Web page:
NHL Morning Coffee Headlines – December 9, 2017

by | Dec 9, 2017 | News, NHL | 2 comments

Game recaps, salary cap updates, Flames not for sale and more in your NHL morning coffee headlines. 

NHL.COM: Artemi Panarin collected a career-high five assists as the Columbus Blue Jackets overcame a 2-0 deficit to defeat the New Jersey Devils 5-3. 

Malcolm Subban made 41 saves backstopping his Vegas Golden Knights to a 4-3 victory over his brother P.K. Subban and the Nashville Predators. Reilly Smith tallied the only goal in the shootout for the win. 

Gustav Forsling’s overtime goal lifted the Chicago Blackhawks to a 3-2 win over the Buffalo Sabres, snapping the Blackhawks’ five-game losing skid. Forsling also collected two assists in this contest. 

Matt Dumba scored in overtime as the Minnesota Wild edged the Anaheim Ducks 3-2, giving the Wild their third victory in four games. Jason Zucker netted a goal and an assist for the Wild. 

Third-period goals by Matt Niskanen and Tom Wilson carried the Washington Capitals to a 4-2 win over the New York Rangers. Capitals center Niklas Backstrom had a two-point performance in this game.  

TSN: NHL commissioner Gary Bettman projects league revenue for 2017-18 will reach a record $4.84 billion US, meaning next season’s salary-cap ceiling should rise to somewhere between $78 million to $82 million.

SPECTOR’S NOTE: There’s talk it could ultimately settle at $80 million. That would a significant increase over the current $75 million ceiling and will bring significant cap relief to clubs with over $60 million already invested in next season’s cap payroll. The official figure will be announced next June. 

SPORTSNET: Calgary Flames co-owner Murray Edwards said the club isn’t for sale, but there are currently no plans to meet with the city of Calgary to resolve its dispute over the construction of a new arena. Earlier this week, Edwards told the NHL Board of Governors he wasn’t optimistic over the club’s chances of getting a new venue.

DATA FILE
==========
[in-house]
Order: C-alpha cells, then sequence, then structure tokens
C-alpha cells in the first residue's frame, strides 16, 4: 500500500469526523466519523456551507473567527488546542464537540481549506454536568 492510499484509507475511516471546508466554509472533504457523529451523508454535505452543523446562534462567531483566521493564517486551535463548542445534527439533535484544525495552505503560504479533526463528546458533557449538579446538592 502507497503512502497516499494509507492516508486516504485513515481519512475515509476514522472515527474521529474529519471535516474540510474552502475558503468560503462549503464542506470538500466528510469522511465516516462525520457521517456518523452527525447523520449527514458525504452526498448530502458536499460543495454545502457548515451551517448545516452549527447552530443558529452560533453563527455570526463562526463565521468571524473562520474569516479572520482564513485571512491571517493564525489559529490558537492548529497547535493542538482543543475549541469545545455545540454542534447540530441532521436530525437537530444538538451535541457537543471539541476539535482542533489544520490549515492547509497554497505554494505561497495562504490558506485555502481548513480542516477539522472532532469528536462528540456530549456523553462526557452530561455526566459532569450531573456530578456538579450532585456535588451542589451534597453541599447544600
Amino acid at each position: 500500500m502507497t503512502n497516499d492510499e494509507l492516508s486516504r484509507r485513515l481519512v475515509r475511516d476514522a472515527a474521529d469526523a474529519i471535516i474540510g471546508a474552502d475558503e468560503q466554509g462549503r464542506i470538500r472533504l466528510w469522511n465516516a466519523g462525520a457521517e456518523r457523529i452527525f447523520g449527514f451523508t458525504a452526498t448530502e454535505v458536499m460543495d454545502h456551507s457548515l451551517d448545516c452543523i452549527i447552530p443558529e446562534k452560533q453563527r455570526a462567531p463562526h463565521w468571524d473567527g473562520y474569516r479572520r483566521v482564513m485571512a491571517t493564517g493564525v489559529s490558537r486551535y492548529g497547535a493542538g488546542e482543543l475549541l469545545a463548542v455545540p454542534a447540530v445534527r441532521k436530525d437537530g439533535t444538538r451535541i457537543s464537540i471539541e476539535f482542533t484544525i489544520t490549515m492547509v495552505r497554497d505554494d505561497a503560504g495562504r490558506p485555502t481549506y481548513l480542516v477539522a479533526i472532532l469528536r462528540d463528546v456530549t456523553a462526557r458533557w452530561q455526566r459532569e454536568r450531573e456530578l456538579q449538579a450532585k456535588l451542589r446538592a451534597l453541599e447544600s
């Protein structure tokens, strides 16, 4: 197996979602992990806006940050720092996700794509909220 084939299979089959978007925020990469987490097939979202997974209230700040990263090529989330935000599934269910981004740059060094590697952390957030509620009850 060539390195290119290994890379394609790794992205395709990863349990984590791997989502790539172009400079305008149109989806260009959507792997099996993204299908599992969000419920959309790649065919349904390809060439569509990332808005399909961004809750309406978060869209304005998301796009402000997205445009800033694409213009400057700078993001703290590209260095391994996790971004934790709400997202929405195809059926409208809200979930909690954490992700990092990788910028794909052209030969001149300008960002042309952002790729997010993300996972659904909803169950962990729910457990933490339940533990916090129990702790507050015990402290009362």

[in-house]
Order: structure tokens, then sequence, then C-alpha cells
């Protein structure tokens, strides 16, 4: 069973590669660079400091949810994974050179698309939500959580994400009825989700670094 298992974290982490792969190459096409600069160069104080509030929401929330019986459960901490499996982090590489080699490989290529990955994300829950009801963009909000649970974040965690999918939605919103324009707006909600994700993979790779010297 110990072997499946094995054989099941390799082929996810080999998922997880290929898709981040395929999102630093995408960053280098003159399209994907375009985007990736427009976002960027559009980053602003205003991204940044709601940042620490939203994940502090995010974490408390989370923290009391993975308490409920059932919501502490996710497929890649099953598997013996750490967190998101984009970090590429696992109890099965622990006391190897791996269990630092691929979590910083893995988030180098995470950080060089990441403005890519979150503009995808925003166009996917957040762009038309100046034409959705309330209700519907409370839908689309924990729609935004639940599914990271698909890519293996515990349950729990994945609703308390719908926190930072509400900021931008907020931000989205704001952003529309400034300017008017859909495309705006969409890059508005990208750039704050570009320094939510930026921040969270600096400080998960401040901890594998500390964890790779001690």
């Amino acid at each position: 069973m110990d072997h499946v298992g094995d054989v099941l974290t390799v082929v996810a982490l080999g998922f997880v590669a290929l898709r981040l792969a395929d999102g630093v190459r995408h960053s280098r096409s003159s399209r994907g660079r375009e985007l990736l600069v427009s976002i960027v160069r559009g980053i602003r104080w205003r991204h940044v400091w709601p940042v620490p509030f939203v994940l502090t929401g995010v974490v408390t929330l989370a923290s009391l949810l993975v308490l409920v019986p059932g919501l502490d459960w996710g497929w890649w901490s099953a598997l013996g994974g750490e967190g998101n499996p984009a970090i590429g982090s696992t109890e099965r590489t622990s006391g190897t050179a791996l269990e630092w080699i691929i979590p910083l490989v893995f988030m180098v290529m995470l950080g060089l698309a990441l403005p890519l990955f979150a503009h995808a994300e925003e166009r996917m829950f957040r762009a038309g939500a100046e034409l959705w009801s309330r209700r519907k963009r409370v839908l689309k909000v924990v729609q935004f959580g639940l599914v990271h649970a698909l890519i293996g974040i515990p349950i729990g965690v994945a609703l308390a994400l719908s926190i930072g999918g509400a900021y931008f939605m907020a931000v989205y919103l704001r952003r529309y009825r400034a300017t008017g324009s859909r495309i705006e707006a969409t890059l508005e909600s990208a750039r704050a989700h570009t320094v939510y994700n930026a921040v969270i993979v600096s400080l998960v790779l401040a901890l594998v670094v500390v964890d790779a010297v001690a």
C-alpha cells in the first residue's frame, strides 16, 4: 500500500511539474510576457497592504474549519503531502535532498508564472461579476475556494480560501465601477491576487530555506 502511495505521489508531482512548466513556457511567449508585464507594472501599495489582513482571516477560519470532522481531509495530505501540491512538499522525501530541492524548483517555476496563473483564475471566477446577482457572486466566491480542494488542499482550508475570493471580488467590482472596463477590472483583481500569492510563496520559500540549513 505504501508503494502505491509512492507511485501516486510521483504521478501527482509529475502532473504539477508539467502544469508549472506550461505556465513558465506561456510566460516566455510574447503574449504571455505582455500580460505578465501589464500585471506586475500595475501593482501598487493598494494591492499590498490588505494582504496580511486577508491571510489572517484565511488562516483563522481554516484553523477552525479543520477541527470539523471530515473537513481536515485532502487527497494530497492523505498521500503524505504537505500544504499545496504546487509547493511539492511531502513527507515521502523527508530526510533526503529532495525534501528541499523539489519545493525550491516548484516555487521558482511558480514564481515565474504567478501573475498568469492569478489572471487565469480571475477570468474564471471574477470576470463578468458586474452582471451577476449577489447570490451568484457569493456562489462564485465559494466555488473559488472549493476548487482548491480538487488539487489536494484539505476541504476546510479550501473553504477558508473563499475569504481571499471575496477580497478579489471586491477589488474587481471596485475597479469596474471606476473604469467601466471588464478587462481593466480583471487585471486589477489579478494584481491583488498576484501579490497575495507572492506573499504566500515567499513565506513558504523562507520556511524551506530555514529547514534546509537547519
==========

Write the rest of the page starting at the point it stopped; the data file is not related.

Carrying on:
SPECTOR’S NOTE: Edwards and company might not be selling the Flames. However, that doesn’t mean they can’t move the franchise if the city of Calgary refuses to bend to the team’s demands over who picks up how much of the construction costs for a new arena. With Seattle and Houston emerging as viable options for NHL franchises, don’t be surprised if we start hearing ominous rumblings about one of these cities becoming a new home for the Flames. 

SUN-SENTINEL.COM: Florida Panthers forward Aleksander Barkov’s absence from the lineup is likely to be brief. Barkov was sidelined after being struck in the jaw by Winnipeg Jets defenseman Jacob Trouba on Thursday. He’s listed as doubtful for today’s game against Colorado but is expected to return to action on Monday against Detroit. 

SPORTSNET: Former Montreal Canadiens defenseman Andrei Markov feels he was disrespected by Canadiens general manager Marc Bergevin during last summer’s contract negotiations. Markov said Bergevin scarcely spoke with him, using a “take it or leave it” attitude with his contract offers. 

NBC SPORTS: Hey, hockey fans! Now you can bid for a chance to own Al the Octopus during the Joe Louis Arena auction, which begins today and runs through Dec. 16. 

 








2 Comments

  1. The rhetoric about moving will be heard across the continent but the Calgary Flames aren’t going any where, the Flames owners know it, the NHL knows it & the City of Calgary knows it.

    This is just part of the business model in building arenas for the extremely wealthy in Canada. You want the economic benefits an NHL team brings your helping to foot the bill. Not really much different than giving incentives to any business to come to your city, province or country.

    This BS is just part of the process unfortunately & as it’s millionaires & billionaires, sports stars & their owners it’s front & center in the public eye. How much do we hear about the incentives cities & provinces are ponying up to lure other businesses into their city or province? Little to none as it’s not news worthy unless your reading the business section.

    • I agree. Just look at the jobs that the tree-huggers are determined to toss aside in their misplaced opposition to the eastern pipeline that would have had great economic benefits to Manitoba, Quebec and, most of all, New Brunswick where they intended to build refineries. Now they’ll h ave to continue to rely on “ethical” Venezuelan and Saudi Arabian oil coming in those “guaranteed safe” tankers!